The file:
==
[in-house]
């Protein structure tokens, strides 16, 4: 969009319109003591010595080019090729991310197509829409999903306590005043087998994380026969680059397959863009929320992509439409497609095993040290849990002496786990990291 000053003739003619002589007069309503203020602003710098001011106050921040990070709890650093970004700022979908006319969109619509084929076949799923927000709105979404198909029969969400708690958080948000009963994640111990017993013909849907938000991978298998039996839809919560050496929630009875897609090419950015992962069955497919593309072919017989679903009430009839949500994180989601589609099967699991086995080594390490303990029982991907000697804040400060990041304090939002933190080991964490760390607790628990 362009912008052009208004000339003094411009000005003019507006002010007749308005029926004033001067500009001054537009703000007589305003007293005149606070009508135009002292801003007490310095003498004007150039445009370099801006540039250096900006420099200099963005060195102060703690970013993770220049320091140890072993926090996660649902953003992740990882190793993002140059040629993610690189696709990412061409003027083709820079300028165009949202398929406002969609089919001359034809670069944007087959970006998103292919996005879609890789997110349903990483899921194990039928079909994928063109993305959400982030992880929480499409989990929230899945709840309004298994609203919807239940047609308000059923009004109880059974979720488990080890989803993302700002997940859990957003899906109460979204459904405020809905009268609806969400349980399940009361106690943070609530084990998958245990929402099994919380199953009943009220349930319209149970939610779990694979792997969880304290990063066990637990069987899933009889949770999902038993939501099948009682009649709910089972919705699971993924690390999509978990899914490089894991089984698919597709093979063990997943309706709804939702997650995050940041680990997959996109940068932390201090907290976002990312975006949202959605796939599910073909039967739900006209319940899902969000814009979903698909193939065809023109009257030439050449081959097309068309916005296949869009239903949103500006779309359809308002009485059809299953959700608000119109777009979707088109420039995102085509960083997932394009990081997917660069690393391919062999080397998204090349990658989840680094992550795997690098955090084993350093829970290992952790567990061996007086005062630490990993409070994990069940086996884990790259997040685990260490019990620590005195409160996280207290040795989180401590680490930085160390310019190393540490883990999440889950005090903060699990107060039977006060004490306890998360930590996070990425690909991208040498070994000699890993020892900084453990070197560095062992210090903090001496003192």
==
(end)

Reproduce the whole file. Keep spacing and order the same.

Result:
[in-house]
């Protein structure tokens, strides 16, 4: 969009319109003591010595080019090729991310197509829409999903306590005043087998994380026969680059397959863009929320992509439409497609095993040290849990002496786990990291 000053003739003619002589007069309503203020602003710098001011106050921040990070709890650093970004700022979908006319969109619509084929076949799923927000709105979404198909029969969400708690958080948000009963994640111990017993013909849907938000991978298998039996839809919560050496929630009875897609090419950015992962069955497919593309072919017989679903009430009839949500994180989601589609099967699991086995080594390490303990029982991907000697804040400060990041304090939002933190080991964490760390607790628990 362009912008052009208004000339003094411009000005003019507006002010007749308005029926004033001067500009001054537009703000007589305003007293005149606070009508135009002292801003007490310095003498004007150039445009370099801006540039250096900006420099200099963005060195102060703690970013993770220049320091140890072993926090996660649902953003992740990882190793993002140059040629993610690189696709990412061409003027083709820079300028165009949202398929406002969609089919001359034809670069944007087959970006998103292919996005879609890789997110349903990483899921194990039928079909994928063109993305959400982030992880929480499409989990929230899945709840309004298994609203919807239940047609308000059923009004109880059974979720488990080890989803993302700002997940859990957003899906109460979204459904405020809905009268609806969400349980399940009361106690943070609530084990998958245990929402099994919380199953009943009220349930319209149970939610779990694979792997969880304290990063066990637990069987899933009889949770999902038993939501099948009682009649709910089972919705699971993924690390999509978990899914490089894991089984698919597709093979063990997943309706709804939702997650995050940041680990997959996109940068932390201090907290976002990312975006949202959605796939599910073909039967739900006209319940899902969000814009979903698909193939065809023109009257030439050449081959097309068309916005296949869009239903949103500006779309359809308002009485059809299953959700608000119109777009979707088109420039995102085509960083997932394009990081997917660069690393391919062999080397998204090349990658989840680094992550795997690098955090084993350093829970290992952790567990061996007086005062630490990993409070994990069940086996884990790259997040685990260490019990620590005195409160996280207290040795989180401590680490930085160390310019190393540490883990999440889950005090903060699990107060039977006060004490306890998360930590996070990425690909991208040498070994000699890993020892900084453990070197560095062992210090903090001496003192």